As for Klein Halevi’s own experience, he recalled how it took more than a year to find a publisher for his New York Times bestselling Letters to My Palestinian Neighbor. He calls that “a precursor of this moment.” Klein Halevi commented, “It’s not a policy, and many people in publishing might not even be aware of it, might not be aware that they’re participating in an unofficial boycott, but that’s increasingly the feeling and experience of young writers.”

“It’s much easier today to publish a scathing, one-dimensional take on Israel and Zionism than it is a nuanced, balanced, open-hearted attempt to relate to the conflict, and that’s a tragedy.”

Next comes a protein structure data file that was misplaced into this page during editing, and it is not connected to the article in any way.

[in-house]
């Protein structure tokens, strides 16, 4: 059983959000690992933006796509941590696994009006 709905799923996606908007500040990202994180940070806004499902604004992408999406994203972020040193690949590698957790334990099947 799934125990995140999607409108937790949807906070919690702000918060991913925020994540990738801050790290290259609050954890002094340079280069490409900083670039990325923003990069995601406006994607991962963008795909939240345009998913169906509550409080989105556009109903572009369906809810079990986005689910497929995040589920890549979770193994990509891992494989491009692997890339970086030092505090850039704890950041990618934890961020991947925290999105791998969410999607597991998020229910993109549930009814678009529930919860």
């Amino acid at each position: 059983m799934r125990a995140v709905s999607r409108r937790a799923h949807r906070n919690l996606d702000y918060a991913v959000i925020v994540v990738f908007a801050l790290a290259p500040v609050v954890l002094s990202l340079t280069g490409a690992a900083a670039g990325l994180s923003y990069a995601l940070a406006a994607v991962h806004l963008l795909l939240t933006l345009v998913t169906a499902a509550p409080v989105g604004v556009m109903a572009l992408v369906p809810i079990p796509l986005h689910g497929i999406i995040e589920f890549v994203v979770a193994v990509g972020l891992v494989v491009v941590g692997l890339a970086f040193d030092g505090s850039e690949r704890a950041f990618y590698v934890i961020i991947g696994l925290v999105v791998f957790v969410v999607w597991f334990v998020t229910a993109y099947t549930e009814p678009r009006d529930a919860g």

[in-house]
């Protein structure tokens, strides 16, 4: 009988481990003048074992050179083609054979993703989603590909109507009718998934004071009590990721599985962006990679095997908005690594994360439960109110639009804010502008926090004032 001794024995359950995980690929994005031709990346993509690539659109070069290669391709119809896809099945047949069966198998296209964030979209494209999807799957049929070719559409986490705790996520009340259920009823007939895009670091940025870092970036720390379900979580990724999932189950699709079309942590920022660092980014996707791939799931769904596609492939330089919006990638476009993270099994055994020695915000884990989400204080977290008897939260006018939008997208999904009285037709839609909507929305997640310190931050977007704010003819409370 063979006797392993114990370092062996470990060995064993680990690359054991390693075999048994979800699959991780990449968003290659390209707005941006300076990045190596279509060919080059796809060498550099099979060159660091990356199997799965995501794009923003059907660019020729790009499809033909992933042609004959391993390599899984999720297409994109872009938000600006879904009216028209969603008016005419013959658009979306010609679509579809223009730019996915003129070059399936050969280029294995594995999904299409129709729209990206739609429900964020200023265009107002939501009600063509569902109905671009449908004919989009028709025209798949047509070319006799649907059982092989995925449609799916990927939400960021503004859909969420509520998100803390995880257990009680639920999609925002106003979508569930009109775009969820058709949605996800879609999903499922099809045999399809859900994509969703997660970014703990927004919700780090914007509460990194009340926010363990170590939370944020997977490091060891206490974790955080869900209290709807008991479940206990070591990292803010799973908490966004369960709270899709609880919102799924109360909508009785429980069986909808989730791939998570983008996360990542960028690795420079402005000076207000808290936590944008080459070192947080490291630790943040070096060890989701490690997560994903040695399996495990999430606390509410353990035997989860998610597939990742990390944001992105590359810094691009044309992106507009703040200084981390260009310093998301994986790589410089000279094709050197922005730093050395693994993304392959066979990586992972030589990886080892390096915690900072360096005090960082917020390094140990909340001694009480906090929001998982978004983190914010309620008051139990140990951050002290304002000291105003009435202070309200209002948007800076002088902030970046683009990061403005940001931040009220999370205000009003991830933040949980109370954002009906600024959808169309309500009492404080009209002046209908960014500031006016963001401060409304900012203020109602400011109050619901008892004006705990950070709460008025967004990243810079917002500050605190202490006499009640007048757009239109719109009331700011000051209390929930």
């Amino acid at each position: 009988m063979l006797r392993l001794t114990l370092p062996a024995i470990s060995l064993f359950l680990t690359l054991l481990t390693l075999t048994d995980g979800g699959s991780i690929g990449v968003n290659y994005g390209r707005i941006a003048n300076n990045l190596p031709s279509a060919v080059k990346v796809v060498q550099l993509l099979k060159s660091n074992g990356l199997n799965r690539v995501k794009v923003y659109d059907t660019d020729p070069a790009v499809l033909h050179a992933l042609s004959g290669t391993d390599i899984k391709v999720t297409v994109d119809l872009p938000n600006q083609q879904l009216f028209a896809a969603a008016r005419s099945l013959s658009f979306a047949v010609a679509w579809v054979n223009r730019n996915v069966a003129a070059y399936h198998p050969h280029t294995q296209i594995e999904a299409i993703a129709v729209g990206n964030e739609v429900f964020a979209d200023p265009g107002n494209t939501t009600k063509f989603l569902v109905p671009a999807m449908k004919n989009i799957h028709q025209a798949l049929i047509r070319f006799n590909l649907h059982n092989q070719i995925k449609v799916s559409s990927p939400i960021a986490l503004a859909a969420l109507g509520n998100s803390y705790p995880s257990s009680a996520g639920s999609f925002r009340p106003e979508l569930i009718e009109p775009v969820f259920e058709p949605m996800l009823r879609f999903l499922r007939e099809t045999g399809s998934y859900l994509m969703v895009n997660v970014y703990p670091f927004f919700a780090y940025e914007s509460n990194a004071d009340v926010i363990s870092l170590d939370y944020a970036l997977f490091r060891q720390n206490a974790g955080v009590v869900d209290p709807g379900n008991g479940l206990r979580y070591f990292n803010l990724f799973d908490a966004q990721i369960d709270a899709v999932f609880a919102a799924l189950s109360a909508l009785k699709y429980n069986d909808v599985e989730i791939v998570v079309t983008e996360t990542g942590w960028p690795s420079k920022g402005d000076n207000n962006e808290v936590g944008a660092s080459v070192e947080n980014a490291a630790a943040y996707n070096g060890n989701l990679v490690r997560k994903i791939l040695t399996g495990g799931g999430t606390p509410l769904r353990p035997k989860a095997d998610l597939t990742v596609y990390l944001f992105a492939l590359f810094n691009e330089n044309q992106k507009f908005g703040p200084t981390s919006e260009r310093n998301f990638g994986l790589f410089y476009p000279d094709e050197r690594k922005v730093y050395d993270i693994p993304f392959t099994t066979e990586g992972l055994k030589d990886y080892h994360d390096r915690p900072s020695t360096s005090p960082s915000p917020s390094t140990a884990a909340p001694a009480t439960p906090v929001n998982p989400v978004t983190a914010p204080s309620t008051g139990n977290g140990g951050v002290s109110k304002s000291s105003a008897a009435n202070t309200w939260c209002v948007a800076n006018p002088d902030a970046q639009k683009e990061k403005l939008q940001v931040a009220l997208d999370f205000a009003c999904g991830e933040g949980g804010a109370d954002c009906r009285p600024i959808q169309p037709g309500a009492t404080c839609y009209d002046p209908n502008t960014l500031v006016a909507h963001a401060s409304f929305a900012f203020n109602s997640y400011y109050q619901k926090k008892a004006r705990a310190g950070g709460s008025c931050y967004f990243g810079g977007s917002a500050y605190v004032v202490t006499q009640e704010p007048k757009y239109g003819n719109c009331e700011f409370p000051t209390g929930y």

Caroline Goldberg Igra, an American Israeli novelist, shared a similar impression. After writing a novel about Anglos in Israel during the 2014 Gaza war, “I found people really didn’t want to talk about Israel.” Goldberg Igra has faced challenges placing pieces about life in Israel, including one about “participating in a triathlon right after the war in May.” She later added, “That’s my feeling, that if I were going to write a scathing criticism of Israel, that it would be much more of interest to a liberal American audience, the people I identify with, because that’s kind of what they want to hear.”